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Annual Report
DOM Women's Committee newsletter
Eileen Dolan, PhD
Robert Grossman, PhD
Precision Medicine

 
 

NEWS

  • Julian Solway, MD

    Julian Solway, MD Featured in an interview in The Translational Scientist

    Sitting Down With… Julian Solway MD, Walter L. Palmer Distinguished Service Professor - Medicine and Pediatrics, Director - Institute for Translational Medicine, Dean for Translational Medicine, University of Chicago, USA.

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  • AbbVie, University of Chicago collaborate to advance cancer research

    Chicago and North Chicago, Ill., April 20, 2016 – The University of Chicago and AbbVie (NYSE: ABBV), a global biopharmaceutical company, have entered into a five-year collaboration agreement designed to improve the pace of discovery and advance medical research in oncology at both organizations.

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  • Jesse Hall, MD

    Jesse Hall, MD to receive ATS Lifetime Achievement Award

    Jesse Hall, MD, Professor of Medicine (Pulmonary/Critical Care Medicine) has been chosen by the American Thoracic Society (ATS) Assembly on Critical Care Awards Selection Committee to receive the 8th Annual Lifetime Achievement Award. This award recognizes Dr. Hall’s career devoted to research and teaching of the science and practice of critical care medicine as well as outstanding service to the Assembly on Critical Care. Dr. Hall will be honored at the ATS International Conference in San Francisco on May 16, 2016.

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  • Precision medicine brings new hope to those with advanced urothelial cancer

    Five of six patients with advanced metastatic urothelial cancer and at least one of two specific genetic abnormalities, responded to treatment with afatinib, which was approved in 2013 by the Food and Drug Administration for patients with lung cancer, researchers report online in the Journal of Clinical Oncology.

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  • Sleep-deprived teens may have more diabetes risk factors

    Teens who sleep less than eight hours at night are more likely to have fat around the midsection and to be resistant to insulin, which can eventually lead to type 2 diabetes, according to a new study.

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  • Better inhaler lessons can prevent asthma emergencies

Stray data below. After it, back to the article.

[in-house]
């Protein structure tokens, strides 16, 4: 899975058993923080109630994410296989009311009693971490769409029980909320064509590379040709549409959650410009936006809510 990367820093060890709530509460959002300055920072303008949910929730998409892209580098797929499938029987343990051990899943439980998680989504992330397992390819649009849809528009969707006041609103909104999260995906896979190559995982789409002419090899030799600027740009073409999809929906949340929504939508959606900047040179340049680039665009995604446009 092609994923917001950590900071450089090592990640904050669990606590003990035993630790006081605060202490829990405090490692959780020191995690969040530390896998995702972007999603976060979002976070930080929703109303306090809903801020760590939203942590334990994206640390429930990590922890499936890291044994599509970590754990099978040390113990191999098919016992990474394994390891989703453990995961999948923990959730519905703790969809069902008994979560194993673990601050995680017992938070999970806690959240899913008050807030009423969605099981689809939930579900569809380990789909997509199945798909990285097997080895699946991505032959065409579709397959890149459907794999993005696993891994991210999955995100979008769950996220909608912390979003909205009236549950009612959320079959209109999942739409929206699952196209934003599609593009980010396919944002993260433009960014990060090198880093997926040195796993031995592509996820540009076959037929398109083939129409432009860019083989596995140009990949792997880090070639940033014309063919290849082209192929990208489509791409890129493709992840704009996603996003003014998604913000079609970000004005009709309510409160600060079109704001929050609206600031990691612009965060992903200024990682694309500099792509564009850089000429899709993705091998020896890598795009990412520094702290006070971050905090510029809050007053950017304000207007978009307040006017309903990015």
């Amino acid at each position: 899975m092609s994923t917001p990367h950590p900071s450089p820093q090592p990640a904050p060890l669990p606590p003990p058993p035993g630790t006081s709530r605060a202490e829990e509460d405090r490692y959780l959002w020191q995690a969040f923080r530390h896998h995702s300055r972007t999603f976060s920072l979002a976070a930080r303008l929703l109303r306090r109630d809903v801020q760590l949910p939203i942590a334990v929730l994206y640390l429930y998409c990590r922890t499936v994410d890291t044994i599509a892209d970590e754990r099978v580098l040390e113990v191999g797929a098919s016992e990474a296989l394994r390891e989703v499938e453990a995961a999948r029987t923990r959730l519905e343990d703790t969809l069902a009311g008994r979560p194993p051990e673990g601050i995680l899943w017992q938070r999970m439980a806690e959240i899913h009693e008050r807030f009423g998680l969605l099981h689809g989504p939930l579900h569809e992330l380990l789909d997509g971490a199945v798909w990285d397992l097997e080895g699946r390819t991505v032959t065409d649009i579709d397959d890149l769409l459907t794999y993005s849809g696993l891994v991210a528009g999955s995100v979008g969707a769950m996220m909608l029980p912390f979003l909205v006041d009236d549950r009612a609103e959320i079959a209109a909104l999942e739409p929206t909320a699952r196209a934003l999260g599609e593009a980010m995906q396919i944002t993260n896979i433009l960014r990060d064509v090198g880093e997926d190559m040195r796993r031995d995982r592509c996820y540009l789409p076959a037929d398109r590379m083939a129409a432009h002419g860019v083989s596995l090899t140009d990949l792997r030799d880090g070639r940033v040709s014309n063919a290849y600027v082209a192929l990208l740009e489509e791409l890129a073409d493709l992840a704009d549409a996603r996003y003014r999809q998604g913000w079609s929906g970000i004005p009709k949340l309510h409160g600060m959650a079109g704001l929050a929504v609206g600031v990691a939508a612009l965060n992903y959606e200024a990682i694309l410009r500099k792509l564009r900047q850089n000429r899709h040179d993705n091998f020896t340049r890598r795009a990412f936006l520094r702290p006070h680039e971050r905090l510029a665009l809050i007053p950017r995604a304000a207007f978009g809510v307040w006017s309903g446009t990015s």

A major weakness of asthma care is that many patients don’t know how to use inhalers to deliver life-saving medicine when they’re gasping for air. The fix may be as simple as taking more time to teach patients how the devices work, a U.S. study suggests.

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  • Generating enthusiasm for generic drugs with a project called IMPROVE

    Generic drugs are virtually identical to their brand-name counterparts. They contain the same active ingredients, dosage form, strength, quality, safety, performance, route of administration, and use. The United States Food and Drug Association (FDA) describes generic drugs as “bioequivalent.”

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  • Newly Designed Department of Medicine: Women's Committee Website

    The Department of Medicine is proud to present the new and updated Women's Committee Website

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  • Shared decision-making can improve health care outcomes for LGBTQ patients of color

    Lesbian, gay, bisexual, transgender and queer (LGBTQ) patients who are also racial and ethnic minorities suffer significant health disparities, while facing more complicated challenges than white LGBTQ or racial and ethnic minority patients alone. These identities can operate independently or together to influence the patient’s relationship with health care providers and their decisions about care.

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  • Sleep loss boosts hunger and unhealthy food choices

    Skimping on sleep has long been associated with overeating, poor food choices and weight gain. Now a new study shows how sleep loss initiates this process, amplifying and extending blood levels of a chemical signal that enhances the joy of eating, particularly the guilty pleasures gained from sweet or salty, high-fat snack foods.

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  • Pritzker School of Medicine program ranks 11th in latest survey

    The University of Chicago Pritzker School of Medicine earned a No. 11 spot in the latest edition of U.S. News & World Report's "Best Graduate Schools," continuing its status as one of the country's best training grounds for future physicians.

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  • Arlene Chapman, MD

    Arlene Chapman, MD- Elected to AAP

    Arlene Chapman, MD, Professor of Medicine and Chief , Section of Nephrology has been elected to the prestigious Association of American Physicians (AAP) . This honor recognizes Dr. Chapman’s important contributions as a leader in polycystic kidney disease and hypertension where she has significantly improved the lives of patients with these diseases.

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  • Sleep loss boosts hunger and unhealthy food choices

    Skimping on sleep has long been associated with overeating, poor food choices and weight gain. Now a new study shows how sleep loss initiates this process, amplifying and extending blood levels of a chemical signal that enhances the joy of eating, particularly the guilty pleasures gained from sweet or salty, high-fat snack foods.